On behalf of SESAME
Allan, Jordan, and Manchester, UK, 27 July 2016. SESAME, the pioneering new regional laboratory for the Middle East and neighbouring countries, today publicly announced its first call for proposals for experiments. A third generation light source with a research capacity ranging from medicine to cultural heritage, SESAME’s first beams will be circulating this autumn, with the experimental programme getting under way in 2017. SESAME is already host to a growing user community of some 300 scientists from across the region and, as is standard in the light source community, is open to proposals for good science, wherever they may come from.
“This is a very big moment for SESAME,” said Dr Khaled Toukan, SESAME’s Director General. “It signals the start of the research programme at the first international synchrotron research facility in our region.”
“I am a string physicist, we study potential parallel universes,” said Eliezer Rabinovici, Professor at the Hebrew University of Jerusalem and former Vice-President of the SESAME Council. “At Sesame I can actually be in such a parallel universe, one where scientists of the region work together for the benefit of humanity and the benefit of their own people.”
SESAME is a unique intergovernmental venture created bottom-up by scientists from its Members: Bahrain, Cyprus, Egypt, Iran, Israel, Jordan, Pakistan, the Palestinian Authority and Turkey. It will foster dialogue and better understanding between scientists of all ages with diverse cultural, political and religious backgrounds, who will work side-by-side at SESAME. Strong links already exist between SESAME and light sources around the world, which have supported SESAME’s growing user community as the laboratory has been taking shape.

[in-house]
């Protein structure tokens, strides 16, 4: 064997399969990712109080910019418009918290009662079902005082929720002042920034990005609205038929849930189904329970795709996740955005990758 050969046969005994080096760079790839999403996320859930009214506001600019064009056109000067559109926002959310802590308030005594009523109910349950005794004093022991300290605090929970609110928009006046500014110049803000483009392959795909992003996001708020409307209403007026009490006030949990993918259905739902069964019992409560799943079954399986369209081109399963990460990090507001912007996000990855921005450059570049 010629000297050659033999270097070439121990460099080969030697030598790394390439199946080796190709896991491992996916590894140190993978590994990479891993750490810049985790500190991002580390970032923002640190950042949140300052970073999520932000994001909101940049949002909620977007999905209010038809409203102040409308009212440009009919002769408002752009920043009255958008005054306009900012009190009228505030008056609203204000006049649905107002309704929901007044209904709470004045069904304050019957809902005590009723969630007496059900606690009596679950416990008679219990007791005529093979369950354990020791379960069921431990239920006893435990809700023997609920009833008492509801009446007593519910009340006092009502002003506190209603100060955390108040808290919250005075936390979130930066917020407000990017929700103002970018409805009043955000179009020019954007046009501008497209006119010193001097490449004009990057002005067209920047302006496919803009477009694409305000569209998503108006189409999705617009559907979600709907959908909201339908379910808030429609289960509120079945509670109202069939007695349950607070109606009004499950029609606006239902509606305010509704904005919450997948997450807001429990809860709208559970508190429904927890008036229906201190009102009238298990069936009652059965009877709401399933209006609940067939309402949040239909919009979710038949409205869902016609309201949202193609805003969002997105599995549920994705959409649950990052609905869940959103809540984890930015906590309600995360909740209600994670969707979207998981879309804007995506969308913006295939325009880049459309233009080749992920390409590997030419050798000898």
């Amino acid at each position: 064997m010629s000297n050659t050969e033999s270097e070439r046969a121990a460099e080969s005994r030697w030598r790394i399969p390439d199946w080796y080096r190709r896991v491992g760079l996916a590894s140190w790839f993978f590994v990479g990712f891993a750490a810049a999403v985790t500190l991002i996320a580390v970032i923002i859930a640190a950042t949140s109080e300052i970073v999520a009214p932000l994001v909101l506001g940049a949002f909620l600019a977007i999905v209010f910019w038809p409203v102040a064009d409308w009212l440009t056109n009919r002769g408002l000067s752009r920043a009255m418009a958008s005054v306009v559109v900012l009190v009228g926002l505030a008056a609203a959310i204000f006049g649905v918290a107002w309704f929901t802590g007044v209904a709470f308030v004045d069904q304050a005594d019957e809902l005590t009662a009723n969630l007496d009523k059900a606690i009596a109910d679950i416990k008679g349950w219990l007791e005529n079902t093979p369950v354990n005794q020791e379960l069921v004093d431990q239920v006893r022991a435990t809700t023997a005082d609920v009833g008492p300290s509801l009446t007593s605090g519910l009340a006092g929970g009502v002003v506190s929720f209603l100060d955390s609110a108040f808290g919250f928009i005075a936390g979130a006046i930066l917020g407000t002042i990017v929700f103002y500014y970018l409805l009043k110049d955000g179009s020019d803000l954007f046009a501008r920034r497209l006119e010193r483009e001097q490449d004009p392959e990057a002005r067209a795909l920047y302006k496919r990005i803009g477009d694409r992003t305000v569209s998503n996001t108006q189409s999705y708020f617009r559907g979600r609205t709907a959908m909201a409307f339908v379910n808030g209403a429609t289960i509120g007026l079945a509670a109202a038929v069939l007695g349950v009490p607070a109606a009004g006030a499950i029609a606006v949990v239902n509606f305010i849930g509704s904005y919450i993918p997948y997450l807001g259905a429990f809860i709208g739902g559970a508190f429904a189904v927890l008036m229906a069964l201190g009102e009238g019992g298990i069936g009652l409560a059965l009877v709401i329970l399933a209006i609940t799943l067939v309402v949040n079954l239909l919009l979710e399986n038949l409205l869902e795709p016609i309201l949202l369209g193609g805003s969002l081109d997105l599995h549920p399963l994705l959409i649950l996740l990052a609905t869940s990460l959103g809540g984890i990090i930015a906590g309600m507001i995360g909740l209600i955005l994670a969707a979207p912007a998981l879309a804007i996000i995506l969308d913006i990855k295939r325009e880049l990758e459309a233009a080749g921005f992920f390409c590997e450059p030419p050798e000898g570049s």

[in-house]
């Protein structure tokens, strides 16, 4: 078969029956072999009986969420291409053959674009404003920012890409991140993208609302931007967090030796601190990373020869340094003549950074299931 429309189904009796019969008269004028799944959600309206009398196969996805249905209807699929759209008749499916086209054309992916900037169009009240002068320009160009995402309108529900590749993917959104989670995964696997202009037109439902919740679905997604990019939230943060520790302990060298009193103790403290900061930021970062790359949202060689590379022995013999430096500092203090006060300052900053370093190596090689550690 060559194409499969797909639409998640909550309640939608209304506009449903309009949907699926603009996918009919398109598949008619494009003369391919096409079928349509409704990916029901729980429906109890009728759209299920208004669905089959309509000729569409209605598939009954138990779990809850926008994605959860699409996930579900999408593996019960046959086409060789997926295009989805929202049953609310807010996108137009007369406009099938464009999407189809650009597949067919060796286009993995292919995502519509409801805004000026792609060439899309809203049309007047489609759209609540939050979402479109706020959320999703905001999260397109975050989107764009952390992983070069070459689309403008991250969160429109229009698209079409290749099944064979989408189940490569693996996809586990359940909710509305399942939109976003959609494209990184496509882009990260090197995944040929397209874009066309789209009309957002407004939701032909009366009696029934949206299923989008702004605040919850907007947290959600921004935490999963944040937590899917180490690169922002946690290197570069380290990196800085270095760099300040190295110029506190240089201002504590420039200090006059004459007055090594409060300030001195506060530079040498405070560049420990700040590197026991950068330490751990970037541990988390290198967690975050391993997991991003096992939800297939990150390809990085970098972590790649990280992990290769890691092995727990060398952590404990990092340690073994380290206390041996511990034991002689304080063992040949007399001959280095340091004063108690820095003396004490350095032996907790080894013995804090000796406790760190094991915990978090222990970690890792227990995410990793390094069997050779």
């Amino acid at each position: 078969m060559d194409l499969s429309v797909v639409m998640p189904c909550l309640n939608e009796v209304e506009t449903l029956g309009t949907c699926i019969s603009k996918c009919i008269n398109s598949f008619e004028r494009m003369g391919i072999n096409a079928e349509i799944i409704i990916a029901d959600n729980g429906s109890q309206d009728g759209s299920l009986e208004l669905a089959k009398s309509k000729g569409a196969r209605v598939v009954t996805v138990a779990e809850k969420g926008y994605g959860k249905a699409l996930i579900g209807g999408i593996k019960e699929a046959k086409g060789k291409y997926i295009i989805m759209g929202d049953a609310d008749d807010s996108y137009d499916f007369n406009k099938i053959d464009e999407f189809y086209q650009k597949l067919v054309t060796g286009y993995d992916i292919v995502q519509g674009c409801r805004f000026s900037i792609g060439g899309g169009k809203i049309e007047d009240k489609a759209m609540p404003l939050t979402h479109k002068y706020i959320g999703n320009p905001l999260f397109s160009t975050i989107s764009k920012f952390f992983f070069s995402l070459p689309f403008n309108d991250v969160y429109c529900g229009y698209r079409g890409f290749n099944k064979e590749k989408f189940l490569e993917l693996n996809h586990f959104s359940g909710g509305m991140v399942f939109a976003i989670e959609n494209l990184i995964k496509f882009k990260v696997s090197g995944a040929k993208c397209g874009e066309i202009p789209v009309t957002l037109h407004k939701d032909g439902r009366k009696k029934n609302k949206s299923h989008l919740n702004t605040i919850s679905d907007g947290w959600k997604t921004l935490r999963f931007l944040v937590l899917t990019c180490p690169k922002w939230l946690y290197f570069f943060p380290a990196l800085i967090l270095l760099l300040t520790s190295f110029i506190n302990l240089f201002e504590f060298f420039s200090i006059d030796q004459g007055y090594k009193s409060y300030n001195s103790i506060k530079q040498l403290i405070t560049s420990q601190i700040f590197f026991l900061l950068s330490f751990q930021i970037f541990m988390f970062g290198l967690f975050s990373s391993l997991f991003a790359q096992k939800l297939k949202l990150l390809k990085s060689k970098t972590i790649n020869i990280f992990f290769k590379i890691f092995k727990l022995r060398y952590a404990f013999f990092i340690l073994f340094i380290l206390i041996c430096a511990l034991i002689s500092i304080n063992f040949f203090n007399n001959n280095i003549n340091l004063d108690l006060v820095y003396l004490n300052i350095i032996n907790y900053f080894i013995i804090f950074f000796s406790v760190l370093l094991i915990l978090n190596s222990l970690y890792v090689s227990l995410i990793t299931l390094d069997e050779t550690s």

SESAME will start up with two beam lines, one delivering infrared light, the other X-rays. The laboratory’s full scientific programme will span fields ranging from medicine and biology, through materials science, physics and chemistry to healthcare, the environment, agriculture and archaeology.
“It has been a real thrill over recent months to see the SESAME main ring being installed,” said Gihan Kamel, SESAME’s infrared beam line scientist. “The infra red beam line is also ready for installation.”
SESAME’s maintenance and operation are financed by its Members. Capital investment has come from special contributions from three Members: Israel, Jordan and Turkey, who will be joined by Iran now that sanctions have been lifted. The European Commission financed the design and construction of key components, the main-ring magnets and power supplies, through a project coordinated by CERN. Italy provided the main-ring accelerating structures. Various other countries have made contributions, including Germany, which donated the BESSY1 synchrotron, which has now been converted into the injector for the SESAME main ring.
“Europe has made a very important contribution to SESAME,” said Chris Llewellyn-Smith, President of the SESAME Council, “helping to build scientific and technical capacity through training and knowledge transfer through the main-ring project.”
Proposals for SESAME’s opening call may be submitted through the SESAME website from August 2016. They will be examined by the SESAME Proposal Review Committee, which will recommend SESAME’s opening research programme to the SESAME Directorate.
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